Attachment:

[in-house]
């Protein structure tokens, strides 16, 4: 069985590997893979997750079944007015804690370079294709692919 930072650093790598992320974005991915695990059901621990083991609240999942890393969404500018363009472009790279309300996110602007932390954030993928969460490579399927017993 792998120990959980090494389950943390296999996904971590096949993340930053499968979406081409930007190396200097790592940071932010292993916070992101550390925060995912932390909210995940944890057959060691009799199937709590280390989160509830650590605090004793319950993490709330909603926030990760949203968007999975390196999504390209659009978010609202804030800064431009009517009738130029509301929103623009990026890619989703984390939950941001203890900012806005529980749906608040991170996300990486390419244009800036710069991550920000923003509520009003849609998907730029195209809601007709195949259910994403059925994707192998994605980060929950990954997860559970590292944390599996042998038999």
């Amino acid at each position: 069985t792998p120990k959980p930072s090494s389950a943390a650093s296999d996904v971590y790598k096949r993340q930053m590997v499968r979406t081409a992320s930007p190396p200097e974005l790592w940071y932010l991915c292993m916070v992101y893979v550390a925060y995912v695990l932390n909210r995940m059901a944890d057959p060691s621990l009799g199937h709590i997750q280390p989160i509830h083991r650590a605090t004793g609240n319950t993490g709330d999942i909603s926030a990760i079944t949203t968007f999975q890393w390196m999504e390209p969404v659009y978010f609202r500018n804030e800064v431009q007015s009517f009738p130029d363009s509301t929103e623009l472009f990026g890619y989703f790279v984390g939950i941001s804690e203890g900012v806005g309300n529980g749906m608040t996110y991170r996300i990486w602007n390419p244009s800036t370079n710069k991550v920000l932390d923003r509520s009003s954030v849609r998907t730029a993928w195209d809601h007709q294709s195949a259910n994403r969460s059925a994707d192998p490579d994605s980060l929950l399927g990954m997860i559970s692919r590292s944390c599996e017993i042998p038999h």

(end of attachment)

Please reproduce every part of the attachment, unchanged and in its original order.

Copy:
[in-house]
């Protein structure tokens, strides 16, 4: 069985590997893979997750079944007015804690370079294709692919 930072650093790598992320974005991915695990059901621990083991609240999942890393969404500018363009472009790279309300996110602007932390954030993928969460490579399927017993 792998120990959980090494389950943390296999996904971590096949993340930053499968979406081409930007190396200097790592940071932010292993916070992101550390925060995912932390909210995940944890057959060691009799199937709590280390989160509830650590605090004793319950993490709330909603926030990760949203968007999975390196999504390209659009978010609202804030800064431009009517009738130029509301929103623009990026890619989703984390939950941001203890900012806005529980749906608040991170996300990486390419244009800036710069991550920000923003509520009003849609998907730029195209809601007709195949259910994403059925994707192998994605980060929950990954997860559970590292944390599996042998038999």
């Amino acid at each position: 069985t792998p120990k959980p930072s090494s389950a943390a650093s296999d996904v971590y790598k096949r993340q930053m590997v499968r979406t081409a992320s930007p190396p200097e974005l790592w940071y932010l991915c292993m916070v992101y893979v550390a925060y995912v695990l932390n909210r995940m059901a944890d057959p060691s621990l009799g199937h709590i997750q280390p989160i509830h083991r650590a605090t004793g609240n319950t993490g709330d999942i909603s926030a990760i079944t949203t968007f999975q890393w390196m999504e390209p969404v659009y978010f609202r500018n804030e800064v431009q007015s009517f009738p130029d363009s509301t929103e623009l472009f990026g890619y989703f790279v984390g939950i941001s804690e203890g900012v806005g309300n529980g749906m608040t996110y991170r996300i990486w602007n390419p244009s800036t370079n710069k991550v920000l932390d923003r509520s009003s954030v849609r998907t730029a993928w195209d809601h007709q294709s195949a259910n994403r969460s059925a994707d192998p490579d994605s980060l929950l399927g990954m997860i559970s692919r590292s944390c599996e017993i042998p038999h």